EDITORIAL

Young Leaders for Biology in India

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Science  17 Sep 2010:
Vol. 329, Issue 5998, pp. 1441
DOI: 10.1126/science.1196967
CREDIT: TIFR STAFF PHOTO; KAREN DELL

Many developing countries in Asia are rapidly building new Research Institutes, eager to establish a vibrant and progressive scientific enterprise on a nationwide scale. As Huang and Tan point out in the Policy Forum on p. 1471, this buildup of scientific infrastructure must be combined with changes in culture that promote innovation and collaboration, which are required ingredients for recruiting a new generation of outstanding scientists. India, a nation faced with such challenges, is engaged in a promising grassroots experiment aimed at attracting back talented young researchers and fostering a new scientific culture in the biological sciences.

In recent years, India has made considerable investments in life-science research (the current budget is approximately double that of 5 years ago). The new resources have been directed primarily toward creating new institutes, revitalizing older ones, and expanding the number of research and teaching positions. Thus far, India has not adopted China's and Singapore's strategy of offering lavish resources to established U.S. or European scientists to either move to or create outpost laboratories in Asia. Instead, India is reaching out to its young scientists who have mostly trained abroad, hoping to entice them to return home. To facilitate repatriation, the government has established several grant programs to support postdoctoral work and new independent laboratories within India (such as the Wellcome Trust/Department of Biotechnology India Alliance and other prestigious fellowships). But the major challenge is to change the mindset of expatriate scientists whose picture of Indian science is often one of poor laboratory facilities remembered from their undergraduate days.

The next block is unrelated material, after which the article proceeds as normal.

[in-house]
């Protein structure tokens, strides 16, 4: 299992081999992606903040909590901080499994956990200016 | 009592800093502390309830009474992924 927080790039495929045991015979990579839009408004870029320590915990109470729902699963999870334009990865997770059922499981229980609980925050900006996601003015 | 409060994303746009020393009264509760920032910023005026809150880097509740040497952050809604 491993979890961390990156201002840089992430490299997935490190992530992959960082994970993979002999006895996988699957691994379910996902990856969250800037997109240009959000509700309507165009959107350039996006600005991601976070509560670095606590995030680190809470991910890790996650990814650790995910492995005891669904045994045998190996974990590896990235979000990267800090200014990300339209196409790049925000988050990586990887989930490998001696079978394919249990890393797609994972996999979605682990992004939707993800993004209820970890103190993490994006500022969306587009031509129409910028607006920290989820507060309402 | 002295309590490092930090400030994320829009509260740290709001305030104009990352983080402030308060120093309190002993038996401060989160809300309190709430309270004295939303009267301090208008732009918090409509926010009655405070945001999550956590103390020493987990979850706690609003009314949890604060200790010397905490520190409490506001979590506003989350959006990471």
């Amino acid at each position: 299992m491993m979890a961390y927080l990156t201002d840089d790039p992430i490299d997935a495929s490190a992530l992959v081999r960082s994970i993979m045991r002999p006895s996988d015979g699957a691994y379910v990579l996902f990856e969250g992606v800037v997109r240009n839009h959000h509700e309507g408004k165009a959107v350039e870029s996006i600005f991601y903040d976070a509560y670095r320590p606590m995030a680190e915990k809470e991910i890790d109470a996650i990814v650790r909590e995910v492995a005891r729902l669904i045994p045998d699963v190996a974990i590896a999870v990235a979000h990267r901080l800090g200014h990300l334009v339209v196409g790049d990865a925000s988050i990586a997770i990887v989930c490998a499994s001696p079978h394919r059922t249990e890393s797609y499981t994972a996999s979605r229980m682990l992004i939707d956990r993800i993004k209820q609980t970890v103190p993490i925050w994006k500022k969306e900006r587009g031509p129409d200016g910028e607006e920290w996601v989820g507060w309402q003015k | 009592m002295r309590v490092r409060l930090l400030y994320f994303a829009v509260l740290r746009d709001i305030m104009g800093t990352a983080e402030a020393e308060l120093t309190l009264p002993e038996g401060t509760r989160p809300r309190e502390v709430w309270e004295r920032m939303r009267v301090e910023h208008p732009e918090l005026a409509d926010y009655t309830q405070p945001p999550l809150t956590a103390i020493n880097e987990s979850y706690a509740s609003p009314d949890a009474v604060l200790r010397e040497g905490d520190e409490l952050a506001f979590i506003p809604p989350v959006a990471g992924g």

For the past 2 years, bioscientists in India have been involved in a community-building effort directed at uniting its young scientists to promote their success. The centerpiece is an annual Young Investigator Meeting (YIM) that brings together ∼40 postdoctoral fellows who are considering establishing careers in India with a similar number of young faculty who are already facing the realities of setting up a research program in India. Mid-career and junior scientists from across the country organize the meeting, which is held in a different region of India each year. Leading international scientists, senior Indian faculty, and government leaders are also invited to provide mentorship on both India-specific as well as more universal hurdles facing those setting up a research program. The topics under discussion include how to obtain grants, pick research problems, publish papers, guide trainees, and resolve conflicts.

CREDIT: THINKSTOCK

This meeting offers a forum in which junior scientists unite and gain a sense of their important roles and responsibilities in building Indian biology. Social networking is strongly encouraged as a means of sharing solutions to problems and creating research collaborations. The postdoctoral fellows who attend obtain a realistic picture of the challenges and prospects in India, while forming a network with their prospective colleagues. This creative nationwide initiative is aimed at recruiting scientists into multiple institutions, thereby benefiting the country as a whole.

To complement this effort, a central IndiaBioscience Web portal (www.indiabioscience.org) has been created to provide information on grants, jobs, and special programs, as well as opinion pieces on issues such as managing family and work, combining teaching with research, and hiring couples. Both the meeting and the Web site, managed by junior/mid-career faculty, help to instill a sense of responsibility among India's younger scientists to take ownership of their future and lead efforts to improve the scientific environments at their home institutions.

These initiatives represent a model that can be translated to other countries. Scientific success cannot emerge from new buildings and equipment alone. The best guarantee for future success is to imbue young scientists with a sense of a mission, to nurture not just the science but a culture that fuels the will to succeed in countries long thought of as second-choice options for research careers.

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